MONETARY Authorities remain hawkish but are unlikely to order a significant rate hike at their next meeting in March, Bangko Sentral ng Pilipinas (BSP) Governor Felipe Medalla said.
“[T]The most likely scenario is another rise,” Medalla told reporters on Friday on the sidelines of the annual BSP reception for the banking community.
“I’m not ruling out anything, but if you look at [adjustments of] zero, 25, 50 and 75 [basis points]extremes are less likely,” he also said.
The policy-making central bank Monetary Board raised BSP interest rates by 50 basis points (bps) earlier this month, driven by higher-than-expected inflation in January to a new 14-year high of 8.7%.
Key rates have been raised by a total of 400 basis points since May last year as inflation surged after Russia’s invasion of Ukraine. They included two adjustments of 75 basis points: an off-cycle in July and another during the scheduled November policy meeting.
Another rise of 75 basis points is unlikely because the main driver for inflation, according to Medalla, is not demand, but “second-order effects” where “prices rise because previous increases affect future increases.”
The BSP chief said he still “hopes to be pleasantly surprised” when the February results are released next week, but added that if the data is “poor, we will act.”
The central bank will announce its inflation forecast for February tomorrow, Feb. 28, while official data will be released by the Philippine Bureau of Statistics on March 7. The data will be reviewed by the Monetary Board at its next meeting on March 23.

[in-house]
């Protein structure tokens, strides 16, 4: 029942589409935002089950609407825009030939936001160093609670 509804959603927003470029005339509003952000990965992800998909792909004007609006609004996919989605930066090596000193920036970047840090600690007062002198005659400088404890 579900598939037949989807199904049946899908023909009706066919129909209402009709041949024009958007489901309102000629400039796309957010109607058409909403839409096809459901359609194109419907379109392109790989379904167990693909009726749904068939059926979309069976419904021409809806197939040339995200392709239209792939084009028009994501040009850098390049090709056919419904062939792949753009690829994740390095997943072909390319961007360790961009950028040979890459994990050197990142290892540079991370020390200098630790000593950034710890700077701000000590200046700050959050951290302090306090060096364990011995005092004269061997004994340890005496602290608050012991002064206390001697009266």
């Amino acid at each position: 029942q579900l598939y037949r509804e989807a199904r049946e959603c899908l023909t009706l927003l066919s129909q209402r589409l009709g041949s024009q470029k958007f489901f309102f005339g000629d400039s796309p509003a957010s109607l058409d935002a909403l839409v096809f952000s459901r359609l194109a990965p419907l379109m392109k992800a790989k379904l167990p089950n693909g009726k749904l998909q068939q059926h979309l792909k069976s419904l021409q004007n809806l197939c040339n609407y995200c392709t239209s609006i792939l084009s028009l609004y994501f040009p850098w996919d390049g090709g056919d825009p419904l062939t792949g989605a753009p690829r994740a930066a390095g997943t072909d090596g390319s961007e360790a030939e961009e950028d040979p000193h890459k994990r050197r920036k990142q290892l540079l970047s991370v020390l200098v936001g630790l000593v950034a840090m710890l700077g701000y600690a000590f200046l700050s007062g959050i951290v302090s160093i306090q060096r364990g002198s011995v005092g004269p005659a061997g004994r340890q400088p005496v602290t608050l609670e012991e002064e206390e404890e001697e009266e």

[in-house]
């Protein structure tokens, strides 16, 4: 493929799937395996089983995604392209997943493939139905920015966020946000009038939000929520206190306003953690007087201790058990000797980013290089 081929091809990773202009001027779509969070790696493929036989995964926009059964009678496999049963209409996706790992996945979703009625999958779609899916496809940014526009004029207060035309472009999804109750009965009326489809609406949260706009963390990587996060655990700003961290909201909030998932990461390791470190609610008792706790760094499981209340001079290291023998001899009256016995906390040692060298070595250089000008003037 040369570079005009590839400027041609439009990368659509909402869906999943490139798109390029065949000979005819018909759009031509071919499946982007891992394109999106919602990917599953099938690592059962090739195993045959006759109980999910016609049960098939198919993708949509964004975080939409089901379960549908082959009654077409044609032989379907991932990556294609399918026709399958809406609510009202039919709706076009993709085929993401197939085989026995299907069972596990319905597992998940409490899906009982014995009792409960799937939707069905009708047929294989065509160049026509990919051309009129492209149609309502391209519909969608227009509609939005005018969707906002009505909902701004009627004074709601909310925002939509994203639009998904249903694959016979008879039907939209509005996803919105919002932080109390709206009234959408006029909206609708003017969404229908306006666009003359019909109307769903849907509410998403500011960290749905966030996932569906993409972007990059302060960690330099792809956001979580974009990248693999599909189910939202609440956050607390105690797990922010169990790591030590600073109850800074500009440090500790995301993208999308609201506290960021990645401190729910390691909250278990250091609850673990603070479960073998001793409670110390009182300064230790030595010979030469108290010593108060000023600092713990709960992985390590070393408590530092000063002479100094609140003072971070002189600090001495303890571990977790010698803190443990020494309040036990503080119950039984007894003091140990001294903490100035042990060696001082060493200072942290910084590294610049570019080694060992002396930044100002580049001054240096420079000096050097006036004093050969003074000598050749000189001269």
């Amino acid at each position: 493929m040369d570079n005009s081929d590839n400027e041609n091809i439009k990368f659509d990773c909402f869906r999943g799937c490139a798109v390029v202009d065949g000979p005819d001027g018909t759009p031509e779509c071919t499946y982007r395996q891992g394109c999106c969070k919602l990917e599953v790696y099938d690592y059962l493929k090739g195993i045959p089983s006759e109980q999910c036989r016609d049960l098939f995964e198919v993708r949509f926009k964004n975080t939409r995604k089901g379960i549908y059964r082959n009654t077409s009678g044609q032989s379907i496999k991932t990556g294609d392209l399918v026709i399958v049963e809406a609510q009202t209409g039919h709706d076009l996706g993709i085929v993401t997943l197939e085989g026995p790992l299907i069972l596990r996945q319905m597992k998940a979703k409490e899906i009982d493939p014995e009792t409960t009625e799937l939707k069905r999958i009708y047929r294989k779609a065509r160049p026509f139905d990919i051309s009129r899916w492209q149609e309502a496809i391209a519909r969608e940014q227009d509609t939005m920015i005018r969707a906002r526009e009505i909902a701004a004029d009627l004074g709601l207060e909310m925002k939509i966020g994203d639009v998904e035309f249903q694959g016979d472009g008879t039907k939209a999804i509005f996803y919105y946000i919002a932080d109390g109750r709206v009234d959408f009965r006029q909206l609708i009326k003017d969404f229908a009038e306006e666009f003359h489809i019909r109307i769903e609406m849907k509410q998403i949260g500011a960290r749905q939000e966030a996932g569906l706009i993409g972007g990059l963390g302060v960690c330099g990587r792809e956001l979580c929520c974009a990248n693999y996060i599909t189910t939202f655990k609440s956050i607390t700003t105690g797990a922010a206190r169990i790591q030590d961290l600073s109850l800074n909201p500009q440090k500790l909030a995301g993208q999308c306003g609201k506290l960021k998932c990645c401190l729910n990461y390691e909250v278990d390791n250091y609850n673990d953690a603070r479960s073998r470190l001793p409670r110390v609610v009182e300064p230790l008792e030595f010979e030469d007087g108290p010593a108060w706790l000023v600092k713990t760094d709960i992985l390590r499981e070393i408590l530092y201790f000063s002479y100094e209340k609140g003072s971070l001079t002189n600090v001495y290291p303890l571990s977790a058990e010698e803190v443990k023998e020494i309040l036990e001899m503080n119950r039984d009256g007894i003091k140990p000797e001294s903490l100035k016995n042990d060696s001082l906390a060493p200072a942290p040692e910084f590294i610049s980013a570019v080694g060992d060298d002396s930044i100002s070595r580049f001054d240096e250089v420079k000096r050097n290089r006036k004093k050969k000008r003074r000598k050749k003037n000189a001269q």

The overnight buyback, deposit and lending rates of BSP are now 6.0%, 5.5% and 6.5% respectively. The last time the discount rate reached 6.0% was in August 2008 during the global financial crisis.
Some analysts expect the overnight buyback rate to reach 6.5% this year and the monetary authorities to take a break due to policy tightening in the second half of the year.
At its February 16 meeting, the Monetary Board also raised its inflation forecast for 2023 to 6.1 percent from 4.3 percent, above its target of 2.0 percent to 4.0 percent. The forecast for 2024 is kept at 3.1 percent.
Medalla said he remains optimistic that monthly inflation will fall below 4.0% by November or December this year, especially if non-monetary measures start to work.
In a report released last week, BSP said the revision to the 2023 outlook was “mainly driven by a higher-than-expected inflation result in the fourth quarter (Q4) of 2022 and a higher guidance forecast for the first quarter (first quarter) of 2023 due to higher food prices. , utilities, and transportation, as well as more pronounced second-order effects on rents and restaurants.”
“The uptick in the projected trajectory also reflects the forecast for faster GDP (gross domestic product) growth for 2023,” it added.
“These growth drivers were partially offset by lower global crude oil prices, currency appreciation and the impact of cumulative BSP policy rate adjustments.”
Consumer price growth is expected to average 7.7% in the first half of the year, slow to 5.4% in the third quarter and slow further to 3.8% in the last three months of 2023.
By January 2024, it could “decelerate closer to the lower end of the target range, mainly due to negative base effects and a likely decline in global prices for oil and other commodities.”
At the same time, GDP growth is projected to be in line with the Interministerial Committee for Development Budget Coordination (DBCC) target of 6.0-7.0 percent for 2023. The economy grew 7.6 percent better than expected last year.
The central bank, however, said economic headwinds “could lead to slower GDP growth in 2024” due to a weaker global outlook and the impact of cumulative policy rate adjustments.
DBCC, of which Medalla is a member, is targeting growth in 2024-2028 from 6.0 percent to 8.0 percent.